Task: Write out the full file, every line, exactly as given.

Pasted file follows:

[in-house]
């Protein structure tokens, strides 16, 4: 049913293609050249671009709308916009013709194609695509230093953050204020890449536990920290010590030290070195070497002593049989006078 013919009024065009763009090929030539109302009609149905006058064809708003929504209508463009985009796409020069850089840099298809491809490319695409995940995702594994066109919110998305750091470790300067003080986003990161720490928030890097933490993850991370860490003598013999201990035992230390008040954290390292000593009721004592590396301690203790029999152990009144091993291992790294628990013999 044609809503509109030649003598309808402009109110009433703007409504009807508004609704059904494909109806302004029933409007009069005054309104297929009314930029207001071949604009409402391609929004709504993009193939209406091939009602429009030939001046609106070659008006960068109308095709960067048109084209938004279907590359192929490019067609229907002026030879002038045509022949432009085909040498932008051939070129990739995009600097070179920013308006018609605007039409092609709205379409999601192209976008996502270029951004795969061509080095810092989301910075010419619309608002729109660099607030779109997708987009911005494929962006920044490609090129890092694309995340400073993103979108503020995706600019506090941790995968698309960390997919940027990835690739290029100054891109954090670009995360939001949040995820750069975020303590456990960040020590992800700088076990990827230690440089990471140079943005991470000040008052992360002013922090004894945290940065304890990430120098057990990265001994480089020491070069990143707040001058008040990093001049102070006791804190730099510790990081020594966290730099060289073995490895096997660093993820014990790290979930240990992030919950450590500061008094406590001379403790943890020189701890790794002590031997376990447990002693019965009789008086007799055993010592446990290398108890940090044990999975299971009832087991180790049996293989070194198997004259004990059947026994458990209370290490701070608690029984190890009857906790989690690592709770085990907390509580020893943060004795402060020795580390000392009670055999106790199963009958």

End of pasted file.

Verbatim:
[in-house]
């Protein structure tokens, strides 16, 4: 049913293609050249671009709308916009013709194609695509230093953050204020890449536990920290010590030290070195070497002593049989006078 013919009024065009763009090929030539109302009609149905006058064809708003929504209508463009985009796409020069850089840099298809491809490319695409995940995702594994066109919110998305750091470790300067003080986003990161720490928030890097933490993850991370860490003598013999201990035992230390008040954290390292000593009721004592590396301690203790029999152990009144091993291992790294628990013999 044609809503509109030649003598309808402009109110009433703007409504009807508004609704059904494909109806302004029933409007009069005054309104297929009314930029207001071949604009409402391609929004709504993009193939209406091939009602429009030939001046609106070659008006960068109308095709960067048109084209938004279907590359192929490019067609229907002026030879002038045509022949432009085909040498932008051939070129990739995009600097070179920013308006018609605007039409092609709205379409999601192209976008996502270029951004795969061509080095810092989301910075010419619309608002729109660099607030779109997708987009911005494929962006920044490609090129890092694309995340400073993103979108503020995706600019506090941790995968698309960390997919940027990835690739290029100054891109954090670009995360939001949040995820750069975020303590456990960040020590992800700088076990990827230690440089990471140079943005991470000040008052992360002013922090004894945290940065304890990430120098057990990265001994480089020491070069990143707040001058008040990093001049102070006791804190730099510790990081020594966290730099060289073995490895096997660093993820014990790290979930240990992030919950450590500061008094406590001379403790943890020189701890790794002590031997376990447990002693019965009789008086007799055993010592446990290398108890940090044990999975299971009832087991180790049996293989070194198997004259004990059947026994458990209370290490701070608690029984190890009857906790989690690592709770085990907390509580020893943060004795402060020795580390000392009670055999106790199963009958």